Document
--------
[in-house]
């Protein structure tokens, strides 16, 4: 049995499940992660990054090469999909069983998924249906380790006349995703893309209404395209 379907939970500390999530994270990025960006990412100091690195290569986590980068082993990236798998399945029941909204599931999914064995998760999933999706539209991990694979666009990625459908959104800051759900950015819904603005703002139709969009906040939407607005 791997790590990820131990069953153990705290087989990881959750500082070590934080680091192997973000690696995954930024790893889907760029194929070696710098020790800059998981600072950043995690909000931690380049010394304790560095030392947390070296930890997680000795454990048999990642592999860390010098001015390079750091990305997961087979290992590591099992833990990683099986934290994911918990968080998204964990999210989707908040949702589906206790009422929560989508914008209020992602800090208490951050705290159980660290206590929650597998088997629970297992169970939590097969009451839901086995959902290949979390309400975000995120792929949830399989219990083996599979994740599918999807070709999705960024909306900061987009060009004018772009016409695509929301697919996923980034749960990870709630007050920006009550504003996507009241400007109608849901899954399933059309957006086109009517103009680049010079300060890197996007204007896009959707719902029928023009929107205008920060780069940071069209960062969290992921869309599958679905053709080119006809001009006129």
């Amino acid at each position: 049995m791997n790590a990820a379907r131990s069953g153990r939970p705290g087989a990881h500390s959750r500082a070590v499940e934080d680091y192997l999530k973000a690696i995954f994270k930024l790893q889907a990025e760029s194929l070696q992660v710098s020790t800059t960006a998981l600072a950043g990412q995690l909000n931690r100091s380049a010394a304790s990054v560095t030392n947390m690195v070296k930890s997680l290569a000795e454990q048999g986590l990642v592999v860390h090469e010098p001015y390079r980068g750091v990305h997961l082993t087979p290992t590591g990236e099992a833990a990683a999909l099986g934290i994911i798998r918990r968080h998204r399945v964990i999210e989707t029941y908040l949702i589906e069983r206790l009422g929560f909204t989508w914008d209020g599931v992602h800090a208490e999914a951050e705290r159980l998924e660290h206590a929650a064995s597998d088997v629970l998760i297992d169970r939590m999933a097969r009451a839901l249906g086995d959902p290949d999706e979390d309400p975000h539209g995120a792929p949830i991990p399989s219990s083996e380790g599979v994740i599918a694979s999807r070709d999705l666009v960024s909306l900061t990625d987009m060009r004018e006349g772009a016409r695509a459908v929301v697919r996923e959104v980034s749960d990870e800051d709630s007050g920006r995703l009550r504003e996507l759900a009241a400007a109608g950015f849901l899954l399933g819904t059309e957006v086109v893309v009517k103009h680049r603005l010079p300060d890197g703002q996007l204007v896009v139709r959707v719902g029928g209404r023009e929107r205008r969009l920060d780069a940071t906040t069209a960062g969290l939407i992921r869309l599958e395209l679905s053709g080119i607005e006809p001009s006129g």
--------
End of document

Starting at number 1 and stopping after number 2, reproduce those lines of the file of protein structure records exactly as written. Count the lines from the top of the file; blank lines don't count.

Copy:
[in-house]
């Protein structure tokens, strides 16, 4: 049995499940992660990054090469999909069983998924249906380790006349995703893309209404395209 379907939970500390999530994270990025960006990412100091690195290569986590980068082993990236798998399945029941909204599931999914064995998760999933999706539209991990694979666009990625459908959104800051759900950015819904603005703002139709969009906040939407607005 791997790590990820131990069953153990705290087989990881959750500082070590934080680091192997973000690696995954930024790893889907760029194929070696710098020790800059998981600072950043995690909000931690380049010394304790560095030392947390070296930890997680000795454990048999990642592999860390010098001015390079750091990305997961087979290992590591099992833990990683099986934290994911918990968080998204964990999210989707908040949702589906206790009422929560989508914008209020992602800090208490951050705290159980660290206590929650597998088997629970297992169970939590097969009451839901086995959902290949979390309400975000995120792929949830399989219990083996599979994740599918999807070709999705960024909306900061987009060009004018772009016409695509929301697919996923980034749960990870709630007050920006009550504003996507009241400007109608849901899954399933059309957006086109009517103009680049010079300060890197996007204007896009959707719902029928023009929107205008920060780069940071069209960062969290992921869309599958679905053709080119006809001009006129």